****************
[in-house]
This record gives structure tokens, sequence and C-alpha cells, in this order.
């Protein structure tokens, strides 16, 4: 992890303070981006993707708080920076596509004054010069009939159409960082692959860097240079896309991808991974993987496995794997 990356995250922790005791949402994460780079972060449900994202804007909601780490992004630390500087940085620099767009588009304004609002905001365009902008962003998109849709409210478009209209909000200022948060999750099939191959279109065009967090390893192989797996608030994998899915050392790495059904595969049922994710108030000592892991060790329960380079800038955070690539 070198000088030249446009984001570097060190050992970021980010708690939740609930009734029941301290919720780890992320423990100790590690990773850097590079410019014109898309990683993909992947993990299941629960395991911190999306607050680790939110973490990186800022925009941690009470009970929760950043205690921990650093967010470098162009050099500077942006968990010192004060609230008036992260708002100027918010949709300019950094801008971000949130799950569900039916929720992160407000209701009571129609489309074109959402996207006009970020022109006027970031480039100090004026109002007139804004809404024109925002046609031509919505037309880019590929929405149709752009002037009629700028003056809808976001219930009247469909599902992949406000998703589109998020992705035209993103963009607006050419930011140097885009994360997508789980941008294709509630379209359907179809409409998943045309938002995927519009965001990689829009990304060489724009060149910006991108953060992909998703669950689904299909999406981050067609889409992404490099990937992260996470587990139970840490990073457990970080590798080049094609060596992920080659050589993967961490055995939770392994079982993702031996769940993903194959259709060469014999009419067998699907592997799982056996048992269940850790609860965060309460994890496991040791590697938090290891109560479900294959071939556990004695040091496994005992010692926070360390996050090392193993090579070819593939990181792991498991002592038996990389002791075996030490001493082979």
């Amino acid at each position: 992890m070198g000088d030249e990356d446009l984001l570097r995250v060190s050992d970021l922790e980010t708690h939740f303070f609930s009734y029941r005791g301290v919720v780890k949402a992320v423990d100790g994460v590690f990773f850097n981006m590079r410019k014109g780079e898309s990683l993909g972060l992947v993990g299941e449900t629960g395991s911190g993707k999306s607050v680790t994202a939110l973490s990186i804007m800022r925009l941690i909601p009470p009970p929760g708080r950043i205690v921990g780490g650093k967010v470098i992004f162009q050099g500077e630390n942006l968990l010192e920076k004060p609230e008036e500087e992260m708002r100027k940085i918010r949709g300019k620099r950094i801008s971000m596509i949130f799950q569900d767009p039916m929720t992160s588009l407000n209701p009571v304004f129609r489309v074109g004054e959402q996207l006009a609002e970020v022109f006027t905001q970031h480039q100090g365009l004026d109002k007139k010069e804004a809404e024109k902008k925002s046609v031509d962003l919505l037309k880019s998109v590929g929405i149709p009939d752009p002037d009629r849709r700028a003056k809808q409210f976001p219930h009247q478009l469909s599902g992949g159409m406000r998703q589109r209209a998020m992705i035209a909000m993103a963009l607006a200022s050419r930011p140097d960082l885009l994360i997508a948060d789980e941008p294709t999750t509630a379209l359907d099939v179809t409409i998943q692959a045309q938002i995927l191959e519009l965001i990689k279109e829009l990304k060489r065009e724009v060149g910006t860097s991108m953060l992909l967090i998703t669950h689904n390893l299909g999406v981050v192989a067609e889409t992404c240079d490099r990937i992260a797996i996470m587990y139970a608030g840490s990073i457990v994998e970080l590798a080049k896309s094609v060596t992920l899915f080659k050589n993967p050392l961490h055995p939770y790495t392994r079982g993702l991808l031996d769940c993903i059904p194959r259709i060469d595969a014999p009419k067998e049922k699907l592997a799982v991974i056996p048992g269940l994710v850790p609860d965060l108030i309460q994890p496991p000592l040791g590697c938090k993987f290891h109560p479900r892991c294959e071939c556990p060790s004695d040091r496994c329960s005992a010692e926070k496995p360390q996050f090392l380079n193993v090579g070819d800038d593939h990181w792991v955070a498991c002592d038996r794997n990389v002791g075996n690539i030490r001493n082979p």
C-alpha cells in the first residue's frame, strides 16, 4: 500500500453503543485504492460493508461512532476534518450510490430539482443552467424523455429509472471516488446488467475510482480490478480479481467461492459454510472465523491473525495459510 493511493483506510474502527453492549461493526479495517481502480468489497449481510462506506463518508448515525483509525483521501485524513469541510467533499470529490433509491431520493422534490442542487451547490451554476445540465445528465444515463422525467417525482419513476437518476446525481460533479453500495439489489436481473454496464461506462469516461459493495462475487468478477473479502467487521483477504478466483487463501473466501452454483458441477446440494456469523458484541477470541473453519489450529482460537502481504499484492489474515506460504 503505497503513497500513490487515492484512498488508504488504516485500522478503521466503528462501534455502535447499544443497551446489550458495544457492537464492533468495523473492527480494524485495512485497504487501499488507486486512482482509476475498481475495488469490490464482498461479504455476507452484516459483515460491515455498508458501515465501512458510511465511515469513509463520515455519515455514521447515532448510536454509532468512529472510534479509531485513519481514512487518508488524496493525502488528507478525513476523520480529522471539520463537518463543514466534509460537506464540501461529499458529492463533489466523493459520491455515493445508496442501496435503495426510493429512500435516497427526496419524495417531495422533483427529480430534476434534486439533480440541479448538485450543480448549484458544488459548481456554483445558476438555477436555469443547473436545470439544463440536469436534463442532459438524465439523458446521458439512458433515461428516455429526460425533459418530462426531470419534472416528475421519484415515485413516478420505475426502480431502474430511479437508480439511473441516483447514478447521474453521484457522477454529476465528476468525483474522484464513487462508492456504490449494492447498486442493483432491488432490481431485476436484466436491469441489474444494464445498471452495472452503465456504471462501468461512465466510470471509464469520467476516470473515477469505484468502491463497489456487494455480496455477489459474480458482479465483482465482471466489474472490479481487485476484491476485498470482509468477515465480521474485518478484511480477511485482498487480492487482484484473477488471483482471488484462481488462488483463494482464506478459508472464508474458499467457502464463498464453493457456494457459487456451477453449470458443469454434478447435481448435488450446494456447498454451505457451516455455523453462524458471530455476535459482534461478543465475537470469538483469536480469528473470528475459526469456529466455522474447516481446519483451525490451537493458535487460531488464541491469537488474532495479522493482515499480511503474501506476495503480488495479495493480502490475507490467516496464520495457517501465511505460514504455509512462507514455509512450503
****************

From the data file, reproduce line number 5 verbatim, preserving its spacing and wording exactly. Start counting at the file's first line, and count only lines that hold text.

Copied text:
C-alpha cells in the first residue's frame, strides 16, 4: 500500500453503543485504492460493508461512532476534518450510490430539482443552467424523455429509472471516488446488467475510482480490478480479481467461492459454510472465523491473525495459510 493511493483506510474502527453492549461493526479495517481502480468489497449481510462506506463518508448515525483509525483521501485524513469541510467533499470529490433509491431520493422534490442542487451547490451554476445540465445528465444515463422525467417525482419513476437518476446525481460533479453500495439489489436481473454496464461506462469516461459493495462475487468478477473479502467487521483477504478466483487463501473466501452454483458441477446440494456469523458484541477470541473453519489450529482460537502481504499484492489474515506460504 503505497503513497500513490487515492484512498488508504488504516485500522478503521466503528462501534455502535447499544443497551446489550458495544457492537464492533468495523473492527480494524485495512485497504487501499488507486486512482482509476475498481475495488469490490464482498461479504455476507452484516459483515460491515455498508458501515465501512458510511465511515469513509463520515455519515455514521447515532448510536454509532468512529472510534479509531485513519481514512487518508488524496493525502488528507478525513476523520480529522471539520463537518463543514466534509460537506464540501461529499458529492463533489466523493459520491455515493445508496442501496435503495426510493429512500435516497427526496419524495417531495422533483427529480430534476434534486439533480440541479448538485450543480448549484458544488459548481456554483445558476438555477436555469443547473436545470439544463440536469436534463442532459438524465439523458446521458439512458433515461428516455429526460425533459418530462426531470419534472416528475421519484415515485413516478420505475426502480431502474430511479437508480439511473441516483447514478447521474453521484457522477454529476465528476468525483474522484464513487462508492456504490449494492447498486442493483432491488432490481431485476436484466436491469441489474444494464445498471452495472452503465456504471462501468461512465466510470471509464469520467476516470473515477469505484468502491463497489456487494455480496455477489459474480458482479465483482465482471466489474472490479481487485476484491476485498470482509468477515465480521474485518478484511480477511485482498487480492487482484484473477488471483482471488484462481488462488483463494482464506478459508472464508474458499467457502464463498464453493457456494457459487456451477453449470458443469454434478447435481448435488450446494456447498454451505457451516455455523453462524458471530455476535459482534461478543465475537470469538483469536480469528473470528475459526469456529466455522474447516481446519483451525490451537493458535487460531488464541491469537488474532495479522493482515499480511503474501506476495503480488495479495493480502490475507490467516496464520495457517501465511505460514504455509512462507514455509512450503